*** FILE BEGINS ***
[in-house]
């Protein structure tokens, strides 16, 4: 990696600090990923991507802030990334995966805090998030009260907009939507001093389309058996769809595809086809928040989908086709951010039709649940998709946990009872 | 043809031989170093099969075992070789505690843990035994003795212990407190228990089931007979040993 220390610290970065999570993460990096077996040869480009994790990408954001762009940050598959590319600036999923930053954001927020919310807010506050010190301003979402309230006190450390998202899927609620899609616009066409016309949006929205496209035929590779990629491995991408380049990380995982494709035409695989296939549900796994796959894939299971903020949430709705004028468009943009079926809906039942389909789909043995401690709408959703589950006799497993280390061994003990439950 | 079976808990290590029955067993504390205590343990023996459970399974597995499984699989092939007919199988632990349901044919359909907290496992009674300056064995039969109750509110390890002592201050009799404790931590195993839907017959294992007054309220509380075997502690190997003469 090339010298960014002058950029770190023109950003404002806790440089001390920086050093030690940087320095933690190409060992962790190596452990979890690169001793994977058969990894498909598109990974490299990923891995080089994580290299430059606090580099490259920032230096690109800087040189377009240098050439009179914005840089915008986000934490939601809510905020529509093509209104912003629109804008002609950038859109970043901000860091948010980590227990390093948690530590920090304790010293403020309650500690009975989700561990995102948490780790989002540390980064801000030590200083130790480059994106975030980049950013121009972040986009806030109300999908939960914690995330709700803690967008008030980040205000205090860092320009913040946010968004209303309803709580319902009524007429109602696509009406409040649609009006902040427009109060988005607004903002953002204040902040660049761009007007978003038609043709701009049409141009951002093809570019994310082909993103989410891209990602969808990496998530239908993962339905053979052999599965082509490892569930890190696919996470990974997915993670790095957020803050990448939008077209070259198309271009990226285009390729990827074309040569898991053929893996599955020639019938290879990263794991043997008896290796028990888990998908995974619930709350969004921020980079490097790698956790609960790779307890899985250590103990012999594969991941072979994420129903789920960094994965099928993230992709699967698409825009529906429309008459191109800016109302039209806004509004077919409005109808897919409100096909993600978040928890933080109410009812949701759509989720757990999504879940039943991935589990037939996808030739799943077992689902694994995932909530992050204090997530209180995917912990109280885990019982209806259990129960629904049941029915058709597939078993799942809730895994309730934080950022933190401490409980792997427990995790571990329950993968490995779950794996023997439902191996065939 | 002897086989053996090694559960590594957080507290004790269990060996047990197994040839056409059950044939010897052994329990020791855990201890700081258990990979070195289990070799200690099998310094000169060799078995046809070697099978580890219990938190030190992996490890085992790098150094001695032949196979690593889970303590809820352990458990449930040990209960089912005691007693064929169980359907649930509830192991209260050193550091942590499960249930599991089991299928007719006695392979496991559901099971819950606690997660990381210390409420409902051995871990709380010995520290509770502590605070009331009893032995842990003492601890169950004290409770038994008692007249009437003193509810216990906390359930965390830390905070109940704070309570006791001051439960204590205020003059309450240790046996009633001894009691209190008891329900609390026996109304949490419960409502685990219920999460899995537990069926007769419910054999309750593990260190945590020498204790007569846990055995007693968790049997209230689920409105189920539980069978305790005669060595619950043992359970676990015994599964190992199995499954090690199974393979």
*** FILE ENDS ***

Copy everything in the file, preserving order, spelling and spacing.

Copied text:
[in-house]
């Protein structure tokens, strides 16, 4: 990696600090990923991507802030990334995966805090998030009260907009939507001093389309058996769809595809086809928040989908086709951010039709649940998709946990009872 | 043809031989170093099969075992070789505690843990035994003795212990407190228990089931007979040993 220390610290970065999570993460990096077996040869480009994790990408954001762009940050598959590319600036999923930053954001927020919310807010506050010190301003979402309230006190450390998202899927609620899609616009066409016309949006929205496209035929590779990629491995991408380049990380995982494709035409695989296939549900796994796959894939299971903020949430709705004028468009943009079926809906039942389909789909043995401690709408959703589950006799497993280390061994003990439950 | 079976808990290590029955067993504390205590343990023996459970399974597995499984699989092939007919199988632990349901044919359909907290496992009674300056064995039969109750509110390890002592201050009799404790931590195993839907017959294992007054309220509380075997502690190997003469 090339010298960014002058950029770190023109950003404002806790440089001390920086050093030690940087320095933690190409060992962790190596452990979890690169001793994977058969990894498909598109990974490299990923891995080089994580290299430059606090580099490259920032230096690109800087040189377009240098050439009179914005840089915008986000934490939601809510905020529509093509209104912003629109804008002609950038859109970043901000860091948010980590227990390093948690530590920090304790010293403020309650500690009975989700561990995102948490780790989002540390980064801000030590200083130790480059994106975030980049950013121009972040986009806030109300999908939960914690995330709700803690967008008030980040205000205090860092320009913040946010968004209303309803709580319902009524007429109602696509009406409040649609009006902040427009109060988005607004903002953002204040902040660049761009007007978003038609043709701009049409141009951002093809570019994310082909993103989410891209990602969808990496998530239908993962339905053979052999599965082509490892569930890190696919996470990974997915993670790095957020803050990448939008077209070259198309271009990226285009390729990827074309040569898991053929893996599955020639019938290879990263794991043997008896290796028990888990998908995974619930709350969004921020980079490097790698956790609960790779307890899985250590103990012999594969991941072979994420129903789920960094994965099928993230992709699967698409825009529906429309008459191109800016109302039209806004509004077919409005109808897919409100096909993600978040928890933080109410009812949701759509989720757990999504879940039943991935589990037939996808030739799943077992689902694994995932909530992050204090997530209180995917912990109280885990019982209806259990129960629904049941029915058709597939078993799942809730895994309730934080950022933190401490409980792997427990995790571990329950993968490995779950794996023997439902191996065939 | 002897086989053996090694559960590594957080507290004790269990060996047990197994040839056409059950044939010897052994329990020791855990201890700081258990990979070195289990070799200690099998310094000169060799078995046809070697099978580890219990938190030190992996490890085992790098150094001695032949196979690593889970303590809820352990458990449930040990209960089912005691007693064929169980359907649930509830192991209260050193550091942590499960249930599991089991299928007719006695392979496991559901099971819950606690997660990381210390409420409902051995871990709380010995520290509770502590605070009331009893032995842990003492601890169950004290409770038994008692007249009437003193509810216990906390359930965390830390905070109940704070309570006791001051439960204590205020003059309450240790046996009633001894009691209190008891329900609390026996109304949490419960409502685990219920999460899995537990069926007769419910054999309750593990260190945590020498204790007569846990055995007693968790049997209230689920409105189920539980069978305790005669060595619950043992359970676990015994599964190992199995499954090690199974393979």